A story of relationships told in the backdrop of the kite festival, ‘Patang’ is a tremendous journey for Prashant Bhargava
Nawazuddin Siddiqui is the toast of independent and unconventional Indian cinema today. A few years ago, when US-based filmmaker Prashant Bhargava met Nawazuddin, the actor had Black Friday and a few other films to his credit, and was largely unknown to mainstream cinema. Prashant wanted to audition Nawazuddin for his film Patang. This wasn’t going to be an audition where an actor had to do a ‘look test’ and emote sequences. Patang’s casting director Anjali Punjabi took Nawazuddin to a crowded market and observed the actor exploring the market. “Nawaz walked to a fish stall, tested the back of the fish, then opened the mouth of the fish and smelled it, dropped it back on the cart and walked away casually with a mysterious expression. We knew we wanted this actor to be part of Patang,” says Prashant Bhargava.
Similarly, he signed the vivacious and beautiful Sugandha Garg by just observing how she got friendly with children on a beach as she was shooting them with her camera.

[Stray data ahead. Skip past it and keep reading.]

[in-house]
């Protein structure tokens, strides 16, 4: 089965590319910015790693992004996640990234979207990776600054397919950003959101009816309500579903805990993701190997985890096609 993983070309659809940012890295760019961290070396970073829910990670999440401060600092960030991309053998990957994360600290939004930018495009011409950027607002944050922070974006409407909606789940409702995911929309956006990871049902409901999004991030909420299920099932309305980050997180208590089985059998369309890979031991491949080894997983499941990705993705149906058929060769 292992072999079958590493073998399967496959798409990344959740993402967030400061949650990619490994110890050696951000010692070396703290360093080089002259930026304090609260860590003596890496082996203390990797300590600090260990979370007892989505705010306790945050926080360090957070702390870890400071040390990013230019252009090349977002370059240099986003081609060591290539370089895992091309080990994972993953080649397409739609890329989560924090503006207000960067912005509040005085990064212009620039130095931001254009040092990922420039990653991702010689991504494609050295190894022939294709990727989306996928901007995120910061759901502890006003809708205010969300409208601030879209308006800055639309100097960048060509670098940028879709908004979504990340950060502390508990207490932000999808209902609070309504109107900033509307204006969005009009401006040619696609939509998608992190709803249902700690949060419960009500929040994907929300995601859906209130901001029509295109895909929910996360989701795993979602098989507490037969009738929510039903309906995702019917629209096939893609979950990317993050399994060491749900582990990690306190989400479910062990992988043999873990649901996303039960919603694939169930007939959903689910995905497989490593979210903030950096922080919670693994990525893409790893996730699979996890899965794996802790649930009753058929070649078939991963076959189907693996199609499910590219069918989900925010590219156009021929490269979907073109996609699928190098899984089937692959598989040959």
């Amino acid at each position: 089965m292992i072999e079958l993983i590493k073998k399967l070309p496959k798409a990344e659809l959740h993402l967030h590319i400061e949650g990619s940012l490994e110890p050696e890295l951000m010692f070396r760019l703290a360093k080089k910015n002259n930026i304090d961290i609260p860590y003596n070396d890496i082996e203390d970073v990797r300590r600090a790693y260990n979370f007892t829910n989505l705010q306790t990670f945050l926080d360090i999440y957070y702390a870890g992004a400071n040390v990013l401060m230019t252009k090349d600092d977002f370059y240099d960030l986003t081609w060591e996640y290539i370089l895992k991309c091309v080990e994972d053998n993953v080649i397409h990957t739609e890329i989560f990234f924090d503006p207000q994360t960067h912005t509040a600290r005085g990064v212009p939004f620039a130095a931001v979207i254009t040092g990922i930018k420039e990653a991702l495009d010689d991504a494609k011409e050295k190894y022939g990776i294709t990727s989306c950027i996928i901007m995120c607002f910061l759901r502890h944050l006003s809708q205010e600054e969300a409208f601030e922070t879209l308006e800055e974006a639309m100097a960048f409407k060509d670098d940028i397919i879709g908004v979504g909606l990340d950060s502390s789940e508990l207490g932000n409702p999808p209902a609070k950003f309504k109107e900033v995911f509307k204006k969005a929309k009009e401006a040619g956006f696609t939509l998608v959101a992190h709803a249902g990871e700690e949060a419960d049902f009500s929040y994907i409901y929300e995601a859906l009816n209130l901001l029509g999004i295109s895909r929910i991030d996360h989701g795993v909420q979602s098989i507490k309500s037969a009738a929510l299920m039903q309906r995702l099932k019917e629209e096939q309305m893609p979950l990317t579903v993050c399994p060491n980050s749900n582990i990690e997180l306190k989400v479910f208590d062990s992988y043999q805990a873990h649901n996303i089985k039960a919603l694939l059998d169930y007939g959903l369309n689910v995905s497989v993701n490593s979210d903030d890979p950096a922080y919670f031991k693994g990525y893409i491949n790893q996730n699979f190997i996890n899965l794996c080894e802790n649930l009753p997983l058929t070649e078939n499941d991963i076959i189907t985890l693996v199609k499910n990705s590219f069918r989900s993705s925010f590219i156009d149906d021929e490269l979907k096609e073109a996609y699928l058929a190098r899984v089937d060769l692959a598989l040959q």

Prashant’s unconventional method wasn’t limited to the casting process. Patang, a film that is winning praises in the US and international film festivals, took shape after three years of research. Recently, Patang was screened amidst glowing reviews at the Osian’s Cinefan Film Festival 2012 in New Delhi.
Patang narrates the story of six people in the backdrop of the warm, colourful skies of the Old City of Ahmedabad during one of the country’s largest kite festivals. “In 2005, I visited Ahmedabad and when I saw almost half the city gazing up at the sky filled with kites, I knew I had to make this film,” recounts Prashant.
Three years of research later, he shot the film with a largely Indian crew and child actors chosen from the city itself. “The Old City of Ahmedabad is a beautiful place and its people are warm. But it was not easy to shoot a film there, unlike in Mumbai or Delhi. We followed an organic method of shooting and I returned with 100 hours of footage. It took me three years to edit the film,” says Prashant.
Patang was one of the first Indian films to be shot on high definition. “Our unit worked like a family, on and off the sets. The cast and crew took the leap of faith and went with my vision. It was an honour to have Seema Biswas as a part of my film,” says Prashant.
The finished product won hearts and was endorsed by film critic Roger Ebert. “Ebert is also a fine human being. His way of looking at films stems from his tremendous life experience. We also got good reviews in New York Times and LA Times,” says Chicago-based Prashant. He found it easier to release Patang in the US, given his work experience in the country. Prashant has 15 years experience in commercials and music videos and his short film, Sangam, was screened at Sundance Film Festival.
As Prashant talks about Patang, his passion for filmmaking comes to the fore. “It’s been a tremendous journey for me,” he says, hoping to release the film in India between October and December this year.